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 Post subject: SCUBAMART INDO <Bobtail Squid >
PostPosted: Fri Dec 27, 2013 4:58 pm 

Joined: Mon Aug 12, 2013 1:54 pm
Posts: 126
SCUBAMART Mangga Dua Indonesia

Hawaii Bobtail squids also known as Euprymna scolopes is a species of bobtail squid in the family Sepiolidae. It is native to the central Pacific Ocean, where it occurs in shallow coastal waters off the Hawaiian Islands and Midway Island. The type specimen was collected off the Hawaiian Islands and is deposited at the National Museum of Natural History in Washington, D.C

Bobtail Squids lives in a symbiotic relationship with the bio luminescent bacteria Vibrio fischeri, which inhabits a special light organ in the squid's mantle. The bacteria are fed a sugar and amino acid solution by the squid and in return hide the squid's silhouette when viewed from below by matching the amount of light hitting the top of the mantle (counter-illumination).

Bobtail Squids serves as a model organism for animal-bacterial symbiosis and its relationship with V. fischeri has been carefully studied.

The light organ has an electrical response when stimulated by light, which suggests that the organ functions as a photoreceptor that enables the host squid to respond to V. fischeri's luminescence.

Extra-ocular vesicles collaborate with the eyes to monitor the down-welling light and light created from counter-illumination, so as the squid moves to various depths it can maintain the proper level of output light.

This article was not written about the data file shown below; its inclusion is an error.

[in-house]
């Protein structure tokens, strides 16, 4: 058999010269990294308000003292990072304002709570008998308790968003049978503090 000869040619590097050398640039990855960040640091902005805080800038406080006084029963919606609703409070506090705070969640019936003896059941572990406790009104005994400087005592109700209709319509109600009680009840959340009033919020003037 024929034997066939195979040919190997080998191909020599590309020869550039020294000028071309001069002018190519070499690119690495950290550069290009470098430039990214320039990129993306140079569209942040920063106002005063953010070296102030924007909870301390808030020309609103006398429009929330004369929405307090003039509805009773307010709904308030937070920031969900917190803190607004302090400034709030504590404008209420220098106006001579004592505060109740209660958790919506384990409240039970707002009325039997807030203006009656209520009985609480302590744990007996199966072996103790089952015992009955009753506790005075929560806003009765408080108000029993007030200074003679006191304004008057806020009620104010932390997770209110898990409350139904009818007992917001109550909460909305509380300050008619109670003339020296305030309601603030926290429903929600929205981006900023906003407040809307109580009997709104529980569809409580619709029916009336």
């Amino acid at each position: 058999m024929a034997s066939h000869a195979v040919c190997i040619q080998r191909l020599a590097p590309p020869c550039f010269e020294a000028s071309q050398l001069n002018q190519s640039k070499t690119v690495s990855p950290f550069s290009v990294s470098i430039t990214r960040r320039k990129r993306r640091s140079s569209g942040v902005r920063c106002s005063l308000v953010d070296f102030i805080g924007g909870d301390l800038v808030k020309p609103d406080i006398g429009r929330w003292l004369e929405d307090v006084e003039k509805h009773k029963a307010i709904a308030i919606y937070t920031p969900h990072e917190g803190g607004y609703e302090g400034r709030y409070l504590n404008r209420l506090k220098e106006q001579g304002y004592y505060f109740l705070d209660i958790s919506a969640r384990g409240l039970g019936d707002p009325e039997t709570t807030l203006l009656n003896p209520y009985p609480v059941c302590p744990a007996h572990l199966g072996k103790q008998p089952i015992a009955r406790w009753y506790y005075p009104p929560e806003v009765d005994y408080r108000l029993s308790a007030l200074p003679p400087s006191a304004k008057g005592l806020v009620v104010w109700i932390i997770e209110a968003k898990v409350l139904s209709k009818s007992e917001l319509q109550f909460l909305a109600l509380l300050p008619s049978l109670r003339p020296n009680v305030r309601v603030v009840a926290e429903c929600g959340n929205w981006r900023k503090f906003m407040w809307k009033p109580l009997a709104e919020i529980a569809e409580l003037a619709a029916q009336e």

Acting on this information, the squid can then adjust the intensity of the bio luminescence by modifying the ink sac, which functions as a diaphragm around the light organ. Furthermore, the light organ contains a network of unique reflector and lens tissues that help reflect and focus the light ventrally through the mantle.

The light organ of embryonic and juvenile squids has a striking anatomical similarity to an eye and expresses several genes similar to those involved in eye development in mammalian embryos (e.g. eya, dac) which indicates that squid eyes and squid light organs may be formed using the same developmental "toolkit".

As the down-welling light increases or decreases, the squid is able to adjust luminescence accordingly, even over multiple cycles of light intensity.

Hope you guys will like it.

Have a nice day and Happy New year!

< Plan your dive,dive your plan >

D'X Mike Ooi
PADI Divemaster #323232

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